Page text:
Chez Etym. is an edited collection, begun in 2017, that draws together new work from 13 academics, architects, artists, poets, photographers and recent architecture graduates from Europe and Australia. Through a soft lens and a reverence for the written word, Chez Etym.’s primary focus is ‘place,’ explored from the periphery. Place presents to us a crucial essence to being, of being in place, and thus can naturally act as entry-point into the countless topics to which foundations it contributes. As the relationship between place and being is an intensely human one, considerations of place can shift in perspective from society, to landscape, to the city, culture, history, the transcendental and the temporal. It’s little stretch to then argue that place’s multifaceted but potent nature is crucial to any argument on how we do, or should, live and live in our environment. A particular emphasis in Chez Etym.’s understanding of place is born from the temporal, and the notion that place exists as a series of layers, ontological or not, across space and time. Here, the relevance of place’s exploration coalesces, with the understanding of time and place naturally pertinent to planetary timescales of climate change, mnemonic timescales of cultural identity, and the ecological timescales of an (increasingly extinct) environment.
Veering away from an image-saturated approach, Chez Etym. turns toward the literary with a zeal for meaning layered through language. Each chapter has a focus on the written word (prose and verse of varied lengths), and where images are used they form visual essays that divulge a mood and extrapolate on a thesis, rather than represent a project in its entirety. This is a dual response: firstly, to a lack of substantial and stimulating critical discourse on architectural place occupying the space between academic literature and casual periodic print; and secondly, to the nature of much architectural print (and the profession itself) tending toward a simplistic, form-honouring interpretation of the discipline. The process of producing the publication revealed this notion of the ‘periphery,’ in turn revealing a thematic thread concerning the intersection of memory and time in expressions both deeply personal and those looser and more abstract. Thus, we shift from a strict focus: place as seen through a personal vignette, pointed or blurred. One chapter considers governmental education policy and its symbiosis with social concerns manifest in the urban realm of Glasgow; another uses two built works to explore the subtlety of relating architecture to landscape; a Norwegian studio recounts a landscape-charged studio workshop at Frank Lloyd Wright’s Taliesin West; a series of mapping exercises in Svalbard, a true precipice of conceivable place; the editors explore ontological and philosophical musings on death, extinction and erased cultural identity; the centre always is the human, the psychophysical, cultural or built relationship with place.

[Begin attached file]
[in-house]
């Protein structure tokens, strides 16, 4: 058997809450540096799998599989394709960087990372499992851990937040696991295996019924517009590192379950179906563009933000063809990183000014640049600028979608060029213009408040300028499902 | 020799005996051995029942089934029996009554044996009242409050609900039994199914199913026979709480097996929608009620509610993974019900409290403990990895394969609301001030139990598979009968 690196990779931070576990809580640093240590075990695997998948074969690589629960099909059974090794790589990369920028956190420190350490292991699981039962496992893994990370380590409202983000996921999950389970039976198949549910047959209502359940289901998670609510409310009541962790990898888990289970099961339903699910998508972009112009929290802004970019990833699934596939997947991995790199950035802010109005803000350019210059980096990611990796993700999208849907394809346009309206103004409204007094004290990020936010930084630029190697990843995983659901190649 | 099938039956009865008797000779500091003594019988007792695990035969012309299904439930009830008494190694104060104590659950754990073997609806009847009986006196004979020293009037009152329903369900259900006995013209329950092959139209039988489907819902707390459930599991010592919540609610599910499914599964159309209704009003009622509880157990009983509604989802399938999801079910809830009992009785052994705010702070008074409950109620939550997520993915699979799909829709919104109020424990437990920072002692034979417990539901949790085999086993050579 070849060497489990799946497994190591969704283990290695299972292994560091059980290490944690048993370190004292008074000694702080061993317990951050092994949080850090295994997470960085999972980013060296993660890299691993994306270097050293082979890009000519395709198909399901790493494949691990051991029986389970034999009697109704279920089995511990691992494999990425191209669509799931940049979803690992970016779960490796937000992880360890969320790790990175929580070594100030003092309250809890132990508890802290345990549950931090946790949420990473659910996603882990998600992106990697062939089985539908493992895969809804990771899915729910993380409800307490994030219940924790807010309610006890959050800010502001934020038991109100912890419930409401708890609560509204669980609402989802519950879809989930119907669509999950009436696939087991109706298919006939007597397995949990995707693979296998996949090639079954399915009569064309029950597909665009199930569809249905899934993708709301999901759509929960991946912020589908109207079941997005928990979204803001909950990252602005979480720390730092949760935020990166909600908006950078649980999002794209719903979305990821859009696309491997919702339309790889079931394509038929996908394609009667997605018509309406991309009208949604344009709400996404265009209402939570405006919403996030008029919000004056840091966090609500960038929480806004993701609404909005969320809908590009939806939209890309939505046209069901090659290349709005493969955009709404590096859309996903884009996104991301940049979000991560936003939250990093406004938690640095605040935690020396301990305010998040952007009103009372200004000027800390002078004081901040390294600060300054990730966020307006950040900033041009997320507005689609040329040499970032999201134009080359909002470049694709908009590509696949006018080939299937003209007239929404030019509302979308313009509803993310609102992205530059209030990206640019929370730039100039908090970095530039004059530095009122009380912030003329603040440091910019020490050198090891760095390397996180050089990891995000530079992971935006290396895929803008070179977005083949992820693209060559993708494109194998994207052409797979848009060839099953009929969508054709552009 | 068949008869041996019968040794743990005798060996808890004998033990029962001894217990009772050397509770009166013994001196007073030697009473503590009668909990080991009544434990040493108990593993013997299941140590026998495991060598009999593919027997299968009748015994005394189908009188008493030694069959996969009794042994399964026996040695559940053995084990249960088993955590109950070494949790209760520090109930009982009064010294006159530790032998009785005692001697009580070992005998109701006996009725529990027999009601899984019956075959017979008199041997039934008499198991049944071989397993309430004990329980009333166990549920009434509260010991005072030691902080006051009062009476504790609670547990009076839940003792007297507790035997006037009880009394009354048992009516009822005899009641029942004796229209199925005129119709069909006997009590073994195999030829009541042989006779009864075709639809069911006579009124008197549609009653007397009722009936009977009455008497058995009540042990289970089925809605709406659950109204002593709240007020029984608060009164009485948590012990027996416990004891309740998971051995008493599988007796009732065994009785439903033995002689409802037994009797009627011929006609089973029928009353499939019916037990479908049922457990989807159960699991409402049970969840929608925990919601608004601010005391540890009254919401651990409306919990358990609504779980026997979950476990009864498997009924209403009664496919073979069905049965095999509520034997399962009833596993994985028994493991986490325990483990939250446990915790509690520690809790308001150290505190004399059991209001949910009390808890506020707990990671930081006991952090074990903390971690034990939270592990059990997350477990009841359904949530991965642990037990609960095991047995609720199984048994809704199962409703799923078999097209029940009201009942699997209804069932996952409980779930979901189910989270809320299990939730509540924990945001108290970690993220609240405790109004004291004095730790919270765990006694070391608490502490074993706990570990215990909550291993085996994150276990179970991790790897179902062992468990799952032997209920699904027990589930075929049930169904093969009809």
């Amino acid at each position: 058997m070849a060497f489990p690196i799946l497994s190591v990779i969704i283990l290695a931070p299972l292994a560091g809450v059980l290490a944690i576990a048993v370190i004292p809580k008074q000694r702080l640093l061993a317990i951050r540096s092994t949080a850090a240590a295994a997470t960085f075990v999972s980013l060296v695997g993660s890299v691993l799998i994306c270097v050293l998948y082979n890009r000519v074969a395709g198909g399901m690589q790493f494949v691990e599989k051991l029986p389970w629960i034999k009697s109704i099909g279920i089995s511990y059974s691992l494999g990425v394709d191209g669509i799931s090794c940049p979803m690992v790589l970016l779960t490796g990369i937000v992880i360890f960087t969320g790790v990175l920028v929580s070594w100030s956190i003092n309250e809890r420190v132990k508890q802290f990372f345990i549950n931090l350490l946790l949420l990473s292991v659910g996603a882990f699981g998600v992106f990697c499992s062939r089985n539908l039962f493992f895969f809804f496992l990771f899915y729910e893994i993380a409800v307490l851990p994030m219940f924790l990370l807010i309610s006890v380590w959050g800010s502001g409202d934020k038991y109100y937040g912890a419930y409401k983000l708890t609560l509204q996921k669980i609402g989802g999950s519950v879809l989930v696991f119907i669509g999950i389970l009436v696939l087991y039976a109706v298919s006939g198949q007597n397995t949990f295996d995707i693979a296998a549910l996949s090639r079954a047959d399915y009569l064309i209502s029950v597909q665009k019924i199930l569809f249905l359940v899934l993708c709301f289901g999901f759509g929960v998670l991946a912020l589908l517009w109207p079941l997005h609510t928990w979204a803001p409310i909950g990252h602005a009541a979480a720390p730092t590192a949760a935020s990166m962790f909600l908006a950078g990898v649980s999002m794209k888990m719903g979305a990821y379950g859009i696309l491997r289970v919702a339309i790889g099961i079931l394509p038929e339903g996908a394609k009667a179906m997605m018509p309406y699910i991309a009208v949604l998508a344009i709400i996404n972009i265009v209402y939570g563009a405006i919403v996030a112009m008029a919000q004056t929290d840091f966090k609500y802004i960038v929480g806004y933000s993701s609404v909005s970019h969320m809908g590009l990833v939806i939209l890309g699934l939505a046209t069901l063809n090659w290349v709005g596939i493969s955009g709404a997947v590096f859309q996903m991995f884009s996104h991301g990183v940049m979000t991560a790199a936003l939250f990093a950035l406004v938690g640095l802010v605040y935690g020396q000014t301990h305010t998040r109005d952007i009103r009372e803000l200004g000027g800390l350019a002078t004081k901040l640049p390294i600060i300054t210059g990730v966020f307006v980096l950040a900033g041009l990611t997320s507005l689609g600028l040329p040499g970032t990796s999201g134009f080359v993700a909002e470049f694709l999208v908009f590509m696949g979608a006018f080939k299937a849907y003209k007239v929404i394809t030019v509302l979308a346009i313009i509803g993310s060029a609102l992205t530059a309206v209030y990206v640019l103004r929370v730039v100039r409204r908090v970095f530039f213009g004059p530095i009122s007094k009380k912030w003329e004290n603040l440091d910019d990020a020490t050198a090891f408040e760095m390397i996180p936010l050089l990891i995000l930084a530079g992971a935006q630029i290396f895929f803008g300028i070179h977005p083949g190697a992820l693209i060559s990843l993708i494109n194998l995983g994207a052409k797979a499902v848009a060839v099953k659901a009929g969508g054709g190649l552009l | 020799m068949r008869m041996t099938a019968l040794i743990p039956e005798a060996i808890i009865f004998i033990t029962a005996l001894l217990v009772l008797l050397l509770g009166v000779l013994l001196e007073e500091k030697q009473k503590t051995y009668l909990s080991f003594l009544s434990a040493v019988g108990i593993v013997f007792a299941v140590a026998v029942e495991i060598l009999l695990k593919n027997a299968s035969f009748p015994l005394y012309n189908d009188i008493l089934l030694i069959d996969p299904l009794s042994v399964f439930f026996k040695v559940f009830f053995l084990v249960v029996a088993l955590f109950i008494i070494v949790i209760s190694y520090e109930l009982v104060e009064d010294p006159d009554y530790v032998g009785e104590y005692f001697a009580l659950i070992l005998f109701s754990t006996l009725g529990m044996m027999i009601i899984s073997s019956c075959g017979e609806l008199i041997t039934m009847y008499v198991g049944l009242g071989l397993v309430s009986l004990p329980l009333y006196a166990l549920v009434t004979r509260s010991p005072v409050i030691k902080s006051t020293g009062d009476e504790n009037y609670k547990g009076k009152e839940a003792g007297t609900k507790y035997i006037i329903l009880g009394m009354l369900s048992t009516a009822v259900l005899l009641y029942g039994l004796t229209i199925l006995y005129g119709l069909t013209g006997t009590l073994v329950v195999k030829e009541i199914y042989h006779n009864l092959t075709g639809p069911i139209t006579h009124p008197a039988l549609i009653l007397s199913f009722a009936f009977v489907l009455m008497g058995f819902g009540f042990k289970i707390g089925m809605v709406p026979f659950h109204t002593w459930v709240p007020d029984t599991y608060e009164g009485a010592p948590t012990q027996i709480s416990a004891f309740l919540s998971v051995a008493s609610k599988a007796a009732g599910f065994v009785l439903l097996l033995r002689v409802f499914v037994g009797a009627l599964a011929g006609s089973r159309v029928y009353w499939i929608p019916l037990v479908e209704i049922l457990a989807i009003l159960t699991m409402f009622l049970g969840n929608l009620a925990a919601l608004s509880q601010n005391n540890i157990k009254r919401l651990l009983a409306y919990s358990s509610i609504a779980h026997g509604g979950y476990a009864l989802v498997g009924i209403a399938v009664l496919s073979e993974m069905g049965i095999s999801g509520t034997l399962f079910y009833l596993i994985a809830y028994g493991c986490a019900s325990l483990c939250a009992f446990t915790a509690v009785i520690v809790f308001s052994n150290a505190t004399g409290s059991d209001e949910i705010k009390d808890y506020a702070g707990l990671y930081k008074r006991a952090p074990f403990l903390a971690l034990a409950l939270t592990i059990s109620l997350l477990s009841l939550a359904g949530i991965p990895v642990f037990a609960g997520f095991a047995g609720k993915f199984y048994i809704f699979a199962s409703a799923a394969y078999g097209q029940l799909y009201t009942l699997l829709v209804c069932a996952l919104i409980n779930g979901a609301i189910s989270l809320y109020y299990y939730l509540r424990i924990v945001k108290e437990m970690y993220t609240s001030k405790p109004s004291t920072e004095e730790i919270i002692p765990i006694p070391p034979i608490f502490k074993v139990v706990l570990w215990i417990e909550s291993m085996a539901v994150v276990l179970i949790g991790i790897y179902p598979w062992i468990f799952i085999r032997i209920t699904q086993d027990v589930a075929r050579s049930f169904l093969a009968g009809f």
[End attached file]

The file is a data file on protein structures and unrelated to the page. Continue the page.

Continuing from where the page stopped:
The document itself is read as a series of tacit layers, with room for these layers to be read and re-read, teased apart. The outcome is a contemporary precis of understated potency, on how to design with place, taking root in the subconscious and gently affecting the reader’s future hand. Place and time present themselves as both an ocean, mercurial and non-Euclidean, and a fractal landscape of discrete moments. With memory we can transcend a key moment, or merely half-draw a veil in the haze.
From the essay to the memoir, Chez Etym. is a publication of sensitivity and breadth, with a tone which seeks to be approachable and inclusive. Equally at home on a domestic bookshelf as the catalogue of a university library, the content is less bound to convention than it is to honesty.